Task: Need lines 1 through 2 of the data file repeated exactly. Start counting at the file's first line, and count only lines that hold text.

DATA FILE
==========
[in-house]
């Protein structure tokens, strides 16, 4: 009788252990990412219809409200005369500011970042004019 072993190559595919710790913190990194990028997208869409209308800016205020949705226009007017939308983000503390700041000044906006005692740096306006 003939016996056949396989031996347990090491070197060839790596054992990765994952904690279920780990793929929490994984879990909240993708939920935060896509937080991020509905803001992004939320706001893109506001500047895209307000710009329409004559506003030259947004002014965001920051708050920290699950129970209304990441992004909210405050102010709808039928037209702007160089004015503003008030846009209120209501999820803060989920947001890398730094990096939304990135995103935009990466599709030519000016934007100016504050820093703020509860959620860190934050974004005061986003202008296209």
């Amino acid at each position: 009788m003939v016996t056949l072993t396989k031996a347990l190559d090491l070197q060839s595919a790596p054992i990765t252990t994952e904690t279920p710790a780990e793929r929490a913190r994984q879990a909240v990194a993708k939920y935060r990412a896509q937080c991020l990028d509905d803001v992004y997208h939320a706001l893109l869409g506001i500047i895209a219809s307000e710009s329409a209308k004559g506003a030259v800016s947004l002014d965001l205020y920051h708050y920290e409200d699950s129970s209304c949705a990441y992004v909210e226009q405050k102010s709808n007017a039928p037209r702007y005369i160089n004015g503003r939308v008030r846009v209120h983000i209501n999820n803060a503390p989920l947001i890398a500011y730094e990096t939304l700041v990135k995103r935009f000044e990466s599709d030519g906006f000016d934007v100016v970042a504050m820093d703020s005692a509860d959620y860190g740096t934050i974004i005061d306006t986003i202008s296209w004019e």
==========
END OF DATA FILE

[in-house]
């Protein structure tokens, strides 16, 4: 009788252990990412219809409200005369500011970042004019 072993190559595919710790913190990194990028997208869409209308800016205020949705226009007017939308983000503390700041000044906006005692740096306006 003939016996056949396989031996347990090491070197060839790596054992990765994952904690279920780990793929929490994984879990909240993708939920935060896509937080991020509905803001992004939320706001893109506001500047895209307000710009329409004559506003030259947004002014965001920051708050920290699950129970209304990441992004909210405050102010709808039928037209702007160089004015503003008030846009209120209501999820803060989920947001890398730094990096939304990135995103935009990466599709030519000016934007100016504050820093703020509860959620860190934050974004005061986003202008296209």